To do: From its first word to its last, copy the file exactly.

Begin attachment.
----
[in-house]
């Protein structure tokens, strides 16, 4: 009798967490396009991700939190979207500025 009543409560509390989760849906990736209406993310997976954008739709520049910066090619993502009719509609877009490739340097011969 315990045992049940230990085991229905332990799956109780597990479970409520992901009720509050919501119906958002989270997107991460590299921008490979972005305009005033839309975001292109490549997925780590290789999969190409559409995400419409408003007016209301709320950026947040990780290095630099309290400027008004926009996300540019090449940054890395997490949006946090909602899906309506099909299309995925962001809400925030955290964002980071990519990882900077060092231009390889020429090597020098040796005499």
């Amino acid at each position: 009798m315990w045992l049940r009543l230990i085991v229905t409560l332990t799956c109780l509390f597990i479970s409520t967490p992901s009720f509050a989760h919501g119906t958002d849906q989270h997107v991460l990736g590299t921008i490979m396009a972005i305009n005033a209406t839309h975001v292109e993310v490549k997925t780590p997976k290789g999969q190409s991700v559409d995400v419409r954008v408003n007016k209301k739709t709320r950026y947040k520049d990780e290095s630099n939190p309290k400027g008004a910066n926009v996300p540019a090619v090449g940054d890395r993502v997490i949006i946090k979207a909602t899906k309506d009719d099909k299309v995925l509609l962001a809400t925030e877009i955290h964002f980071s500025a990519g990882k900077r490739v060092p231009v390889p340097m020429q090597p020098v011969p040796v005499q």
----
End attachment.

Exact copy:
[in-house]
């Protein structure tokens, strides 16, 4: 009798967490396009991700939190979207500025 009543409560509390989760849906990736209406993310997976954008739709520049910066090619993502009719509609877009490739340097011969 315990045992049940230990085991229905332990799956109780597990479970409520992901009720509050919501119906958002989270997107991460590299921008490979972005305009005033839309975001292109490549997925780590290789999969190409559409995400419409408003007016209301709320950026947040990780290095630099309290400027008004926009996300540019090449940054890395997490949006946090909602899906309506099909299309995925962001809400925030955290964002980071990519990882900077060092231009390889020429090597020098040796005499």
């Amino acid at each position: 009798m315990w045992l049940r009543l230990i085991v229905t409560l332990t799956c109780l509390f597990i479970s409520t967490p992901s009720f509050a989760h919501g119906t958002d849906q989270h997107v991460l990736g590299t921008i490979m396009a972005i305009n005033a209406t839309h975001v292109e993310v490549k997925t780590p997976k290789g999969q190409s991700v559409d995400v419409r954008v408003n007016k209301k739709t709320r950026y947040k520049d990780e290095s630099n939190p309290k400027g008004a910066n926009v996300p540019a090619v090449g940054d890395r993502v997490i949006i946090k979207a909602t899906k309506d009719d099909k299309v995925l509609l962001a809400t925030e877009i955290h964002f980071s500025a990519g990882k900077r490739v060092p231009v390889p340097m020429q090597p020098v011969p040796v005499q």